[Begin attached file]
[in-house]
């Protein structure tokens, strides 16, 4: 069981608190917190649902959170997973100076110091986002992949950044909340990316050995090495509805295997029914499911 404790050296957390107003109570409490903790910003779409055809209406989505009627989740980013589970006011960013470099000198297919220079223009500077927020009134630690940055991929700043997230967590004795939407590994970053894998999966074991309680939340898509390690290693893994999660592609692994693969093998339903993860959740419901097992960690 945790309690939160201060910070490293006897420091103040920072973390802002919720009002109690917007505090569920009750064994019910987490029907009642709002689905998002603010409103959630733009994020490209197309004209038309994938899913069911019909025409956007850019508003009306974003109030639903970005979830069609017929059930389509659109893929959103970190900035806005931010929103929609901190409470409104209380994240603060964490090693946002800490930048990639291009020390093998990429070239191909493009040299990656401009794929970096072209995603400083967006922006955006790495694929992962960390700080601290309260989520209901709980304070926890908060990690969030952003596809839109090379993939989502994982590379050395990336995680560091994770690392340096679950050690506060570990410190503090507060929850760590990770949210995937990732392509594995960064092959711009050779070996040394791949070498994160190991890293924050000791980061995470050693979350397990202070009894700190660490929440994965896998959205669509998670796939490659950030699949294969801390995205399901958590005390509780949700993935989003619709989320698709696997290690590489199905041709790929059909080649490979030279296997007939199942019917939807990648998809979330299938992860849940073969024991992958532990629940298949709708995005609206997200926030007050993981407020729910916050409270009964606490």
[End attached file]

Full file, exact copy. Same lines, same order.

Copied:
[in-house]
């Protein structure tokens, strides 16, 4: 069981608190917190649902959170997973100076110091986002992949950044909340990316050995090495509805295997029914499911 404790050296957390107003109570409490903790910003779409055809209406989505009627989740980013589970006011960013470099000198297919220079223009500077927020009134630690940055991929700043997230967590004795939407590994970053894998999966074991309680939340898509390690290693893994999660592609692994693969093998339903993860959740419901097992960690 945790309690939160201060910070490293006897420091103040920072973390802002919720009002109690917007505090569920009750064994019910987490029907009642709002689905998002603010409103959630733009994020490209197309004209038309994938899913069911019909025409956007850019508003009306974003109030639903970005979830069609017929059930389509659109893929959103970190900035806005931010929103929609901190409470409104209380994240603060964490090693946002800490930048990639291009020390093998990429070239191909493009040299990656401009794929970096072209995603400083967006922006955006790495694929992962960390700080601290309260989520209901709980304070926890908060990690969030952003596809839109090379993939989502994982590379050395990336995680560091994770690392340096679950050690506060570990410190503090507060929850760590990770949210995937990732392509594995960064092959711009050779070996040394791949070498994160190991890293924050000791980061995470050693979350397990202070009894700190660490929440994965896998959205669509998670796939490659950030699949294969801390995205399901958590005390509780949700993935989003619709989320698709696997290690590489199905041709790929059909080649490979030279296997007939199942019917939807990648998809979330299938992860849940073969024991992958532990629940298949709708995005609206997200926030007050993981407020729910916050409270009964606490």